Last Thursday, Jeff Stein, senior adviser to the president, sent out an email containing Elon University’s Board of Trustees’ statement regarding Chick-fil-A’ s presence on campus. The Board explained how Elon’s response to the controversy was to create a 15-member Vendor Policy Study Committee. The Board studied the committee’s findings and considered all stakeholders before coming to a well-thought-out decision. They assured the student body of their pledge to dig deeper into the facts, their respect for human differences and their commitment to understanding different points of view. Their final decision is that Chick-fil-A will remain on our campus.
While we applaud our administration for the creation of this committee, the extensive dialogue that was held and the new response system that has been put in place to confront incidents of discrimination, what this argument is missing is acknowledgment of the symbolic nature of Chick-fil-A on Elon’ s campus.
The Board listed three primary factors for its decision. The first one specified, “There is no actionable cause to remove Chick-fil-A from campus,” clarifying there is no evidence of discrimination regarding Chick-fil-A services.
According to the Board, since the vendor does not actively discriminate against its employees or its customers, its removal is not warranted. This deeply discredits members of the Elon community who spent this school year professing to the committee and to Board members how the mere presence of Chick-fil-A represents hate, exclusion and humiliation. The LGBTQ community‘s issue was not that Chick-fil-A actively discriminated on this campus. The email from the Board made it seem as if they had accused the vendor of this. The real issue is symbolic and more pervasive.
For some students, seeing people eating Chick-fil-A around campus is a constant reminder that the university has chosen political interests over the dignity of some of its students. The Board clearly ignored this fact and framed the debate in such a way that the symbolic nature of Chick-fil-A was never even addressed.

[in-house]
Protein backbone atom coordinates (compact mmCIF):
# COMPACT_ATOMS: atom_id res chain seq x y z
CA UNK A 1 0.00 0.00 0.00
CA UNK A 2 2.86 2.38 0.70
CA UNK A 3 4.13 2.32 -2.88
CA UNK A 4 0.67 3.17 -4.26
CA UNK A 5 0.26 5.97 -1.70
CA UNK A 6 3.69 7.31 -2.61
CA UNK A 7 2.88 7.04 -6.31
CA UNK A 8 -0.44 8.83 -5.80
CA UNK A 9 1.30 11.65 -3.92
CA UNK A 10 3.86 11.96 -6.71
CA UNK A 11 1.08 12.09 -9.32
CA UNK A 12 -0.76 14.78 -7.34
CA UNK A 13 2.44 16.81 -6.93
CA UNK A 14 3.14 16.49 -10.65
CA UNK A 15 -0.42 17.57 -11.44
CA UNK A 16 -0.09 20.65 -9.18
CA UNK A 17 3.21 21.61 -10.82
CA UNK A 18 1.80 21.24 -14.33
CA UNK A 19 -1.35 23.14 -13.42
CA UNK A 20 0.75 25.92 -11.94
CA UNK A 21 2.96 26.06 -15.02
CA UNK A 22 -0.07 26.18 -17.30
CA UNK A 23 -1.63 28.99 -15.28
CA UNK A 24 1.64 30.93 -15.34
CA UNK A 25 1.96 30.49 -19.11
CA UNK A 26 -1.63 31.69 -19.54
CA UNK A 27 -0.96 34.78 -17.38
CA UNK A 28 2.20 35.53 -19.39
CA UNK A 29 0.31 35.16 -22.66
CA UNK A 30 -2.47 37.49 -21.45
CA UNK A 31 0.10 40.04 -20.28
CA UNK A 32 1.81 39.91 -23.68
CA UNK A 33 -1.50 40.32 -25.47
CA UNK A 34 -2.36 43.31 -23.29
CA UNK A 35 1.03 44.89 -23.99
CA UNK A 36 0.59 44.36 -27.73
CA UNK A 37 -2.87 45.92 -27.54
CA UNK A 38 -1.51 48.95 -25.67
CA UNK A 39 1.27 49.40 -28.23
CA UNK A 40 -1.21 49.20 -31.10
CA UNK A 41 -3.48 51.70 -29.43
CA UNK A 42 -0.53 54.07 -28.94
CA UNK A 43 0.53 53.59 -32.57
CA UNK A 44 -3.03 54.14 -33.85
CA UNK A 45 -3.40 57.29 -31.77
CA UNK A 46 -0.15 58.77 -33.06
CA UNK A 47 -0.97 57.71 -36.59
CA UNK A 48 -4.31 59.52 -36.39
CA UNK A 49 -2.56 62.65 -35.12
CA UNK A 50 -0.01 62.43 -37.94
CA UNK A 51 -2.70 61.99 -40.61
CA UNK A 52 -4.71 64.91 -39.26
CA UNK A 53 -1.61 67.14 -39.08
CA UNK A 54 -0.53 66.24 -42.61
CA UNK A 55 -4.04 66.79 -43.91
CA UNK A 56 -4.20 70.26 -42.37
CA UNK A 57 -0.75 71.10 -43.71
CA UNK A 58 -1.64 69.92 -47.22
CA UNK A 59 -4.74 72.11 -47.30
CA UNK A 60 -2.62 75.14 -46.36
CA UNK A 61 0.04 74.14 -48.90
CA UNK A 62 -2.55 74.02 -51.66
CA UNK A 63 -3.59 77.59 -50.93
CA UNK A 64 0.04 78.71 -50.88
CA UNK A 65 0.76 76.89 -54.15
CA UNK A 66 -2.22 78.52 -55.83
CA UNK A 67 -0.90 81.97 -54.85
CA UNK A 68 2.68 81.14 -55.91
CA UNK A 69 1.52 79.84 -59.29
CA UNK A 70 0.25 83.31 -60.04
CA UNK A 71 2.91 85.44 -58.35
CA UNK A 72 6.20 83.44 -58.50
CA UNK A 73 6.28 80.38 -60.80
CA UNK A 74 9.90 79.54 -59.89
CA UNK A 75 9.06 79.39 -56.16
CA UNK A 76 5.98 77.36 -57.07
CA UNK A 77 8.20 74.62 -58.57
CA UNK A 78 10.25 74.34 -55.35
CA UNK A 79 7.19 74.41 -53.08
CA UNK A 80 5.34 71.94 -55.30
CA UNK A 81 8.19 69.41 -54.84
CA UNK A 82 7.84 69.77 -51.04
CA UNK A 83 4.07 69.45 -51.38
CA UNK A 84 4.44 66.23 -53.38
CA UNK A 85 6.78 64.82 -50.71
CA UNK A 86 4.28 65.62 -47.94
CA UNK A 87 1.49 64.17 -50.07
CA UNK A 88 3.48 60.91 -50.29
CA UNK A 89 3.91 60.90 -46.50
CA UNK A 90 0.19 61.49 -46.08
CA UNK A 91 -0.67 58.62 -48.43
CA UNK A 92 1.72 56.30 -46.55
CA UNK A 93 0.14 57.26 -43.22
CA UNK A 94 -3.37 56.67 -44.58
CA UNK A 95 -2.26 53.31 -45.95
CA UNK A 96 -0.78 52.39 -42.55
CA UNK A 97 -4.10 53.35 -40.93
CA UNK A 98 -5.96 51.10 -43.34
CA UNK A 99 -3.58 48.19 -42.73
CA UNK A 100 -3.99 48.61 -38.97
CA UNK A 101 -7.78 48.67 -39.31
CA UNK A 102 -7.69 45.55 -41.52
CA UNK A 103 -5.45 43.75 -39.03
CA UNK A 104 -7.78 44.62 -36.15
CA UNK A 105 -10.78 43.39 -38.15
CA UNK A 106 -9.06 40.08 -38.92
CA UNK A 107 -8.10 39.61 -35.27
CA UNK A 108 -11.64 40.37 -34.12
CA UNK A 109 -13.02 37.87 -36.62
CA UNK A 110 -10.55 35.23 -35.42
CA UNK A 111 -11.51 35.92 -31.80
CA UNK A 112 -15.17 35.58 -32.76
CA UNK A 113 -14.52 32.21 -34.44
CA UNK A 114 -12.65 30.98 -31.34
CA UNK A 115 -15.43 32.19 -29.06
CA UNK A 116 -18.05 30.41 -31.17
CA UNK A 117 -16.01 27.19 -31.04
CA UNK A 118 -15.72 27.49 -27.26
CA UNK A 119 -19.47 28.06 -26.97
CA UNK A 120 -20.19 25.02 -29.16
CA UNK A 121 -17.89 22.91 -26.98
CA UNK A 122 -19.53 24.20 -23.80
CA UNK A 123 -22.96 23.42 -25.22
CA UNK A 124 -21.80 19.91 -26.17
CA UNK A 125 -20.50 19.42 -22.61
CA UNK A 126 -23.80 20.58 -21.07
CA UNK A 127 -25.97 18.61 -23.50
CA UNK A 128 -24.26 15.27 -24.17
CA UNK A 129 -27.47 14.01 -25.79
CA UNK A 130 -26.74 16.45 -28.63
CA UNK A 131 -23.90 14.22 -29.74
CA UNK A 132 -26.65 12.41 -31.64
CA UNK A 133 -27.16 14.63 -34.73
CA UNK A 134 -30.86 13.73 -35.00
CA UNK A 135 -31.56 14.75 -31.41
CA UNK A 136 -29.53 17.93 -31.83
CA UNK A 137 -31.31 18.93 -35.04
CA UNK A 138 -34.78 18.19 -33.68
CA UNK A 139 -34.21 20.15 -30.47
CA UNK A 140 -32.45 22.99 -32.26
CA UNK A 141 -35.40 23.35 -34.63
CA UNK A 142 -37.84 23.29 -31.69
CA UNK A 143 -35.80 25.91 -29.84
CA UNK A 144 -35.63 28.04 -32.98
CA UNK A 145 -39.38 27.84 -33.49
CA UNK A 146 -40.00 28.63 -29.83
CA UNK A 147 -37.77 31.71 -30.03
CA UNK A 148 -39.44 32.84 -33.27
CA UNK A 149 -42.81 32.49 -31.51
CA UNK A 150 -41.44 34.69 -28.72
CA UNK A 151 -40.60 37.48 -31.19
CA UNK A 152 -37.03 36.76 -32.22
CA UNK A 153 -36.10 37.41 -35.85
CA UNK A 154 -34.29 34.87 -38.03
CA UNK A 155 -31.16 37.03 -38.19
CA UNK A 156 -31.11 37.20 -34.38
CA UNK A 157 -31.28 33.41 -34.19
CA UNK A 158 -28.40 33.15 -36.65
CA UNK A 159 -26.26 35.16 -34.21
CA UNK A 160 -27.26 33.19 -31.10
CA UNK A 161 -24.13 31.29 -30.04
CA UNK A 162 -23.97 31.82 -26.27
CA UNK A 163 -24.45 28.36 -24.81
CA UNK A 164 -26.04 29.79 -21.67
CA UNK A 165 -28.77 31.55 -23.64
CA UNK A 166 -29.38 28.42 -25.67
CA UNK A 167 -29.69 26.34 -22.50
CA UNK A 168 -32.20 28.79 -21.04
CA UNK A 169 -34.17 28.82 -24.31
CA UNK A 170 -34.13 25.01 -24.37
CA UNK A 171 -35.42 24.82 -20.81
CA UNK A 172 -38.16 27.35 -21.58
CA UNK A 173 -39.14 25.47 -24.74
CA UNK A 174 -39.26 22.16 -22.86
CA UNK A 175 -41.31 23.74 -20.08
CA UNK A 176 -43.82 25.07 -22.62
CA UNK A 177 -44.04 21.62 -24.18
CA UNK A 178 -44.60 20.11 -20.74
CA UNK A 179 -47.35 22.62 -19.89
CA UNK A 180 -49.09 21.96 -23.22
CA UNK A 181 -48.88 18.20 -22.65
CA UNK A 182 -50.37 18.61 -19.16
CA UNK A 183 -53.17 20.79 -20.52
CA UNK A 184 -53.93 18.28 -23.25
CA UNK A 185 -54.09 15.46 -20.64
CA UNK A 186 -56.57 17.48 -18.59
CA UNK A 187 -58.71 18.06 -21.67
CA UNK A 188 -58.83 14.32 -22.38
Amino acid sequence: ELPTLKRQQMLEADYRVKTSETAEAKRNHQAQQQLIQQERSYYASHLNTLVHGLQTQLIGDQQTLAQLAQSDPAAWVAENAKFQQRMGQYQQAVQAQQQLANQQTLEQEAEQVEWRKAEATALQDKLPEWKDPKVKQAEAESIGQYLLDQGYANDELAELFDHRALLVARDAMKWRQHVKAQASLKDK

This is the civil rights issue of our time. Arguments for keeping Chick-fil-A claim Elon should not be a place that restricts freedom of speech. They argue we can’t give in to the political beliefs of every person in our community. The Board’s email specifies it is “reluctant to put the University in a position of monitoring or making value judgments about the lawful philanthropic giving of vendor.” The letter went on to say, “Removing Chick-fil-A solely on the basis of the owners’ stated views or their lawful philanthropic choices would stand in opposition to Elon’s mission statement, which encourages freedom of thought and liberty of conscience.”
Removing Chick-fil-A would not restrict freedom of speech and doesn’t advocate giving in to the political beliefs of every person in our community. What it does advocate is a campus that will not stand for inequality.
Our Board likely wouldn’t host a vendor that donated to a campaign whose aim was to eliminate women’s suffrage or a vendor that allocated a part of its profits to promote Jim Crow laws that mandated segregation. So why are we OK with a vendor that has supported organizations that believe being gay is a sin and have funded conversion therapy?
These are all instances of discrimination.The only difference is our university and our country haven’t yet determined this is a type of discrimination for which we will not stand. The Supreme Court is currently deliberating on two pieces of legislation that will determine the fate of marriage equality in this country. Our country hasn’t advanced enough to see that discrimination is discrimination whether it’s because of the color of one’s skin, the number of one’s X chromosomes or one’s sexuality. Discrimination should not be supported on this campus or in this country.
Where is the value in our university hosting a vendor whose presence symbolizes exclusion and discrimination for a portion of our community? Yes, everyone is welcome to their opinions, beliefs, philosophies and judgments. This is a university where we fully promote the free flow of ideas on our campus. What we should not promote are ideas that serve to discriminate against members of our community. We must draw the line somewhere and that line ought to be drawn at discrimination.
A statement from the members of the Board claims they “desire that Elon be a safe and respectful environment for every member of the community.” The reality is the decision announced last week does not create this environment for the LGBTQ community and its allies. In fact, it doesn’t create this environment for any of us.
If our university had chosen to remove Chick-fil-A, it would have made a statement that we are ahead of the times because we won’t stand for a type of discrimination that will one day be seen as unacceptable as racial segregation or the denial of women’s suffrage.